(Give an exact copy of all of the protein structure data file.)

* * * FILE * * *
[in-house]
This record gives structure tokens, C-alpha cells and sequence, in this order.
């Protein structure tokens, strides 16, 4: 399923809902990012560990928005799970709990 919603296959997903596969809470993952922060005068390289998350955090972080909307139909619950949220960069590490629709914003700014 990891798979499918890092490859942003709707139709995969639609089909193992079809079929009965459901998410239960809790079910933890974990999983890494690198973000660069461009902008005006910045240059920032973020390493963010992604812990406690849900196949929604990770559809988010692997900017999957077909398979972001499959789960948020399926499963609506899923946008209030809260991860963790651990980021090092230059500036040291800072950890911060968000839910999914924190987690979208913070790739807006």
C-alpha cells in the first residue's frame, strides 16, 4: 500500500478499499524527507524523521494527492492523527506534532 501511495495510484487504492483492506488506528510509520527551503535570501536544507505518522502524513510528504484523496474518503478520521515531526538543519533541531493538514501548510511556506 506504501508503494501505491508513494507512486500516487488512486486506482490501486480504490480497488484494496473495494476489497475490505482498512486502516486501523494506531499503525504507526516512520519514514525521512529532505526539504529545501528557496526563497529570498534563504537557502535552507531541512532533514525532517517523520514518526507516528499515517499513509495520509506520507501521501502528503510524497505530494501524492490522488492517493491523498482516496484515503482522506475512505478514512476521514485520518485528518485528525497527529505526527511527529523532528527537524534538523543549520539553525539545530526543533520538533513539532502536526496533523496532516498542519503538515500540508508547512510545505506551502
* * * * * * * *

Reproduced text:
[in-house]
This record gives structure tokens, C-alpha cells and sequence, in this order.
């Protein structure tokens, strides 16, 4: 399923809902990012560990928005799970709990 919603296959997903596969809470993952922060005068390289998350955090972080909307139909619950949220960069590490629709914003700014 990891798979499918890092490859942003709707139709995969639609089909193992079809079929009965459901998410239960809790079910933890974990999983890494690198973000660069461009902008005006910045240059920032973020390493963010992604812990406690849900196949929604990770559809988010692997900017999957077909398979972001499959789960948020399926499963609506899923946008209030809260991860963790651990980021090092230059500036040291800072950890911060968000839910999914924190987690979208913070790739807006």
C-alpha cells in the first residue's frame, strides 16, 4: 500500500478499499524527507524523521494527492492523527506534532 501511495495510484487504492483492506488506528510509520527551503535570501536544507505518522502524513510528504484523496474518503478520521515531526538543519533541531493538514501548510511556506 506504501508503494501505491508513494507512486500516487488512486486506482490501486480504490480497488484494496473495494476489497475490505482498512486502516486501523494506531499503525504507526516512520519514514525521512529532505526539504529545501528557496526563497529570498534563504537557502535552507531541512532533514525532517517523520514518526507516528499515517499513509495520509506520507501521501502528503510524497505530494501524492490522488492517493491523498482516496484515503482522506475512505478514512476521514485520518485528518485528525497527529505526527511527529523532528527537524534538523543549520539553525539545530526543533520538533513539532502536526496533523496532516498542519503538515500540508508547512510545505506551502